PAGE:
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Chemical Sunscreens

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Chemical filter sunscreens were developed for their ease of use and inexpensive ingredients. These products typically include a combination of two to six of the following active ingredients: oxybenzone, avobenzone, octisalate, octocrylene, homosalate and octinoxate.

Many of these sunscreens are ineffective and studies have shown in addition to hormone disruption, skin penetration, skin allergies, cell damage and other concerns.

According to the Environmental Working Group (EWG), “oxybenzone has been detected in nearly every American’s blood. Studies have shown that oxybenzone may have an impact on the endocrine system (the glands in your body that make hormones), adding that in one instance, increased levels of oxybenzone in adolescent boys led to lower testosterone levels. Octinoxate may have a similar range of concerns associated with it, noting that there are fewer studies and less research to back up those claims. For that reason, much of the research focuses on oxybenzone”. Despite concerns from the FDA, oxybenzone is still legal and is used in some of the most commercially popular sunscreen brands available.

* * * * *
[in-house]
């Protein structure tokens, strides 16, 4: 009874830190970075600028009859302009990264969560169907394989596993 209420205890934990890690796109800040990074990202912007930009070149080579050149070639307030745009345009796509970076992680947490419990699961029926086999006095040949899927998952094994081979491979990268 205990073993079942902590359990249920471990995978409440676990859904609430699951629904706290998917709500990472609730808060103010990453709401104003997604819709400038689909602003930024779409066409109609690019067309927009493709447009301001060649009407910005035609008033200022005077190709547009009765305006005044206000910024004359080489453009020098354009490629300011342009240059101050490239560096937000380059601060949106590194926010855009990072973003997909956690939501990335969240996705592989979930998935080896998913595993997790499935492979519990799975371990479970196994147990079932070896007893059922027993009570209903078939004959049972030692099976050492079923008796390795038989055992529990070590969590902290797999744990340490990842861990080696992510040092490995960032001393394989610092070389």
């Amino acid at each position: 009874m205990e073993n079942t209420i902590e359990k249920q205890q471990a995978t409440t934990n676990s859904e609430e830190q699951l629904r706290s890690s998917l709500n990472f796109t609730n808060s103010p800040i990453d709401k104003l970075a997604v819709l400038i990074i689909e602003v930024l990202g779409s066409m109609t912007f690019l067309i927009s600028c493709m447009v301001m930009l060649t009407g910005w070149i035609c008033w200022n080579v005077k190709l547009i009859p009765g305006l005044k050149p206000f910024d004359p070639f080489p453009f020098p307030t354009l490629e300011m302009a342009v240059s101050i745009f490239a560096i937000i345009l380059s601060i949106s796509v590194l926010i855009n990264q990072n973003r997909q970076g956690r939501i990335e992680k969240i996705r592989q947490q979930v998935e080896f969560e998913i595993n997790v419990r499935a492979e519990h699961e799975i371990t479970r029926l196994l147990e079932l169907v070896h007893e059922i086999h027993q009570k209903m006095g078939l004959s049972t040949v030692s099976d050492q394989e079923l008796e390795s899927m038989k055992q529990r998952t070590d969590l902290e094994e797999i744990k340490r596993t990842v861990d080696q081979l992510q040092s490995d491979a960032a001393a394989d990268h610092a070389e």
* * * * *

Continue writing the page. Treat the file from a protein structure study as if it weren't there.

Avobenzone is not stable when exposed to ultraviolet light. Avobenzone’s instability issues tend to become even worse when it is mixed in a formula with one or both of the mineral active sunscreen ingredients. Several manufacturers have combined avobenzone with trademarked stabilizing compounds to increase its effectiveness. These additional chemical compounds may cause skin irritation and other yet-undiscovered problems.

Chemical sunscreens absorb UV radiation. This means UVA rays, the type responsible for more serious damage, reach deeper layers of skin. Most chemical UV filters protect from UVA or UVB rays, not both.

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